Sadly constructing these mock queries is time-consuming and involves a lot of boilerplate. Additionally, there are queries that your module should always support as they are part of its base implementation. For those reasons we created an abstract-testing package.

The abstract-testing provides you with some small abstractions that allow you to mock Smart and Raw queries with ease.


What’s the difference between a Smart and a Raw query?

  • Smart Queries: A smart query is a query that contains a message in its request. It commonly involves computation on the queried contract. After this optional computation and state loading, the contract responds with a ResponseMsg. Mocking this type of query involves matching the serialized query request message (Binary) to a specific message type and returning a serialized response. Any expected computation needs to be mocked as well.

  • Raw Queries: A raw query is a simple database key-value lookup. To mock this type of query you need to provide a mapping of the raw key to a raw value. The returned value then needs to be interpreted correctly according to the store’s type definitions.

Mock Querier

The abstract-testing package contains a MockQuerierBuilder. It uses the common builder pattern to allow for efficient mock construction. Let’s see how!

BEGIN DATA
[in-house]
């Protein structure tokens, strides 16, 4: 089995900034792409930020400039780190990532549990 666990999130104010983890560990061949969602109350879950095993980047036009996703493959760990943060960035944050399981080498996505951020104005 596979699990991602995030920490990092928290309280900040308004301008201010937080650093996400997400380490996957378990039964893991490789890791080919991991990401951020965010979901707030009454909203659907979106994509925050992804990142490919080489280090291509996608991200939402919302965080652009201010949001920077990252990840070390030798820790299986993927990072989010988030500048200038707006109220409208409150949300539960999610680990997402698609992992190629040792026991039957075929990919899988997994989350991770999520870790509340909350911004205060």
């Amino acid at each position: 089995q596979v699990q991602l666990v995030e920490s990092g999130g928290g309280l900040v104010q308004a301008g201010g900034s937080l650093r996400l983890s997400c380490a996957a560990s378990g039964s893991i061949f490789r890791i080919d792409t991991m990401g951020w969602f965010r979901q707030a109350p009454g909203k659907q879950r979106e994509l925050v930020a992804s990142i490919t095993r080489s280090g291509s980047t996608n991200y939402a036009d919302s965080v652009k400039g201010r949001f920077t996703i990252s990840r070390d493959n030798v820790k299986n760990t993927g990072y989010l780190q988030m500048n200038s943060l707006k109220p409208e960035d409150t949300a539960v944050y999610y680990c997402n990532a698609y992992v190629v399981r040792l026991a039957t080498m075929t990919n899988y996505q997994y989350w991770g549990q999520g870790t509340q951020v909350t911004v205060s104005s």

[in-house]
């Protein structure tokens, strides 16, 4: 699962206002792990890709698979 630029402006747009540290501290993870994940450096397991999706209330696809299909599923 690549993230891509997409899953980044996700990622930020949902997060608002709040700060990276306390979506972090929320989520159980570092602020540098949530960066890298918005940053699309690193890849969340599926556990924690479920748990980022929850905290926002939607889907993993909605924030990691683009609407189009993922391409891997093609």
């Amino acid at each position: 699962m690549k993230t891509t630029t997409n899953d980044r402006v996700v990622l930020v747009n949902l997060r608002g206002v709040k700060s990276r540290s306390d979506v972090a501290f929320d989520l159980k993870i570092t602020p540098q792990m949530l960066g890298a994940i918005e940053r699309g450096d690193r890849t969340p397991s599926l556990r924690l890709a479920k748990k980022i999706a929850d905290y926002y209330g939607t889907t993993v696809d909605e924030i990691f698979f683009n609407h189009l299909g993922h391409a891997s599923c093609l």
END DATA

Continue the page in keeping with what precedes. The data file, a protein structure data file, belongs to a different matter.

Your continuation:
Mocking Smart Queries

Mocking a smart-query with the MockQuerierBuilder is easy! You do it by calling the with_smart_handler function.

fn main() {
            let querier = MockQuerierBuilder::default()
                .with_smart_handler("contract_address", |msg| {
                    // handle the message
                    let MockModuleQueryMsg {} = from_json::<MockModuleQueryMsg>(msg).unwrap();
                    to_json_binary(&MockModuleQueryResponse {}).map_err(|e| e.to_string())

Mocking Raw Queries

Instead of manually mapping the key-value relation and it’s types, we can use the available contract storage types. Using the storage types ensures that the mock and its data operations are the same as in the actual implementation. It also saves us a lot of work related to key serialization.

This approach allow you to easily map Item and Map datastores.


Multi-index maps are currently not supported. PRs on this issue are welcome! 🤗

fn main() {
            let querier = MockQuerierBuilder::default()
                .with_raw_handler("contract_address", |key: &str| {
                    // Example: Let's say, in the raw storage, the key "the_key" maps to the value "the_value"
                    match key {
                        "the_key" => to_json_binary("the_value").map_err(|e| e.to_string()),
                        _ => to_json_binary("").map_err(|e| e.to_string()),

Items and Maps

The MockQuerierBuilder also provides a with_items and with_maps function. These functions allow you to easily mock Item and Map datastores.

Abstract Querier

The easiest and best way to start using the querier is to use the AbstractMockQuerierBuilder::mocked_account_querier_builder() method. This method sets up a mock querier with an initial Abstract Account.